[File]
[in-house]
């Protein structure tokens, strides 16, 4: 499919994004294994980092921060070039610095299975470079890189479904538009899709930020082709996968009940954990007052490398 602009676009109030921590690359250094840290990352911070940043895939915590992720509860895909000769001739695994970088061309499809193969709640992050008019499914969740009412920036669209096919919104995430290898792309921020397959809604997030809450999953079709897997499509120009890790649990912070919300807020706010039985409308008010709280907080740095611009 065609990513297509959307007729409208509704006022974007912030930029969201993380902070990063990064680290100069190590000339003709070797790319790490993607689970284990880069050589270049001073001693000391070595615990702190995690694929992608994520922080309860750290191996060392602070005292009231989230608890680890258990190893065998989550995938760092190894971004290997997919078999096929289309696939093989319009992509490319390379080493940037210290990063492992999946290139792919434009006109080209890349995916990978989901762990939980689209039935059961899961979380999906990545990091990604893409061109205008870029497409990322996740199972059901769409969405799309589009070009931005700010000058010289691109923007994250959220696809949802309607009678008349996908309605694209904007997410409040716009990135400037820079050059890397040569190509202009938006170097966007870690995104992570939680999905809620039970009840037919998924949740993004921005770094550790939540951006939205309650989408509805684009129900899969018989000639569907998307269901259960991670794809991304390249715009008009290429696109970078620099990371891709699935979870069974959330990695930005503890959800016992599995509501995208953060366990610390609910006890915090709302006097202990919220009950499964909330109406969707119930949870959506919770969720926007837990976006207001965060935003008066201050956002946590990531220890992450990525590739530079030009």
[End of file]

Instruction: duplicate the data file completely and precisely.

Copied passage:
[in-house]
């Protein structure tokens, strides 16, 4: 499919994004294994980092921060070039610095299975470079890189479904538009899709930020082709996968009940954990007052490398 602009676009109030921590690359250094840290990352911070940043895939915590992720509860895909000769001739695994970088061309499809193969709640992050008019499914969740009412920036669209096919919104995430290898792309921020397959809604997030809450999953079709897997499509120009890790649990912070919300807020706010039985409308008010709280907080740095611009 065609990513297509959307007729409208509704006022974007912030930029969201993380902070990063990064680290100069190590000339003709070797790319790490993607689970284990880069050589270049001073001693000391070595615990702190995690694929992608994520922080309860750290191996060392602070005292009231989230608890680890258990190893065998989550995938760092190894971004290997997919078999096929289309696939093989319009992509490319390379080493940037210290990063492992999946290139792919434009006109080209890349995916990978989901762990939980689209039935059961899961979380999906990545990091990604893409061109205008870029497409990322996740199972059901769409969405799309589009070009931005700010000058010289691109923007994250959220696809949802309607009678008349996908309605694209904007997410409040716009990135400037820079050059890397040569190509202009938006170097966007870690995104992570939680999905809620039970009840037919998924949740993004921005770094550790939540951006939205309650989408509805684009129900899969018989000639569907998307269901259960991670794809991304390249715009008009290429696109970078620099990371891709699935979870069974959330990695930005503890959800016992599995509501995208953060366990610390609910006890915090709302006097202990919220009950499964909330109406969707119930949870959506919770969720926007837990976006207001965060935003008066201050956002946590990531220890992450990525590739530079030009």